Appreciation Society was opened in 2015 by sisters Emma and Molly Hatch. The shop is located in the Starland Arts District, a creative neighborhood south of Savannah's historic downtown. Appreciation Society was founded out of the need for a retail outlet that celebrates independent publishers, local artists, and the ideal of conscious consumerism. They carry a curated collection of zines, artist' books, and vintage clothing.
What led you to opening Appreciation Society?
After living in New York City for several years, we decided we wanted to be back in the south, which is where we grew up. Savannah is an amazing city, but it doesn’t offer a lot of options where creative jobs are concerned, so we figured why not start our own business. It made sense to start something that we were both passionate about and that would bring something new and of value to Savannah’s creative community.
What vision do you have for your store?
We want to exist not only as a retail outlet, but also as a resource for anyone who is interested in learning more about art publishing or zine culture. When opening Appreciation Society, our number one goal was to support artists, independent designers and makers by providing a retail environment where they are able to sell their wares, art and publications.
What kind of publications are you drawn to?
Local publications, international publications, publications that are clean and simple, that are messy and weird, that make us laugh, that make us want to know more. The only real qualification we have is whether or not we want to keep a copy for ourselves.
Can you talk about why your space is unique?
In addition to artists’ books and zines, we carry vintage clothing and are beginning to expand into carrying art objects. Every single item in the store has been hand picked by us. In fact, we’ve been hands on with just about every aspect of Appreciation Society—from building garment racks and refinishing vintage furniture to doing our own graphic design.
Have you thought about having programming in your space? If so, what do you envision?
Absolutely! We’ve already had a couple events, including a t-shirt launch party for a local artist. We had bands, beers, t-shirts and local zines. It was a really fun night and we plan on doing more of that in the future. We also want to have workshops and symposiums, so we can help educate those who are seeking more knowledge about self publishing and zine making.
How do you see Appreciation Society evolving in the future? How do you see it fitting into the broader arts community in Savannah?
In the future, we definitely want to get into publishing, and we also have a gallery space in the works. The gallery space should be open this summer, so we are really excited about the different opportunities that space will bring to us and consequently to the local community.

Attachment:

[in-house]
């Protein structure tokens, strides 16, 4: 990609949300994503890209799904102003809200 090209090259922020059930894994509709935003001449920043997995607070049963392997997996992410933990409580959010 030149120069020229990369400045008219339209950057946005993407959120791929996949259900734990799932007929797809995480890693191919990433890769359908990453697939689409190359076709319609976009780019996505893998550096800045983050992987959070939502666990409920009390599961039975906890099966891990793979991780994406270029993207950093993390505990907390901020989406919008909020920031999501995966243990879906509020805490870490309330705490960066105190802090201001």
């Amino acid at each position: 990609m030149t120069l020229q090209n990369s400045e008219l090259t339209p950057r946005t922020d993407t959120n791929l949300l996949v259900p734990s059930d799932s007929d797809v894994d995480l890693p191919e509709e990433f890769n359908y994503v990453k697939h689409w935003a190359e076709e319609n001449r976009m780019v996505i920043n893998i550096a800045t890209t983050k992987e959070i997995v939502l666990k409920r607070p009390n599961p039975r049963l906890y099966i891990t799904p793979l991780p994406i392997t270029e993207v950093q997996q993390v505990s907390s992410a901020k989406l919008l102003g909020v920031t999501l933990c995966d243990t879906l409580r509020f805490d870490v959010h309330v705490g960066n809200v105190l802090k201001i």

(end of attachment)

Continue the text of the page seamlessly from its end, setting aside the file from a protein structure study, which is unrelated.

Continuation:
We carry a lot of local publications in the shop, and through our participation in zine and books fairs, we hope to share those publications with a wider audience. Savannah is a truly unique city and we are passionate about seeing its artists grow and thrive.
What are your favorite publications in the store? Why?
It was hard to choose, because we are big fans of everything we stock, but we each narrowed it down to two!
Emma: I have a soft spot for clean, modern graphic design, and Gratutious Type really exemplifies that aesthetic. Gratuitous Type is an “occasional pamphlet of typographic smut” created by designer Elana Schlenker. I have truly never come across a more carefully crafted publication.
In contrast to that, one of my other favorites in the shop is Savannah Fist, a comic-style zine published by Fist City, a local artist collective. It’s totally hilarious, gross and inspiring all at once.
Molly: Discharge by Petra Collins is one of the publications I was eager to get into the shop. I originally became familiar with Collins’ work while working for American Apparel in NYC. I was excited to discover that Capricious had published her first book and feel it is a beautiful representation of her work. Collins’ work is honest and intimate with a hint of nostalgia that allows it to resonate so successfully with her generation.
I’m admittedly a little obsessed with FFOR #7 - BORN AGAIN IN DC3000 by Jonas Delaborde. His graphic, colorful, marker drawings have a unique aesthetic that is both playful and structured. There is just something so incredibly satisfying about Delaborde’s drawings.
Any additional thoughts?
Thank you to Capricious for reaching out. We are figuring this thing out as we go, but we couldn’t be more excited. Looking forward to becoming part of the art publication community that so far has been nothing but wonderful and welcoming.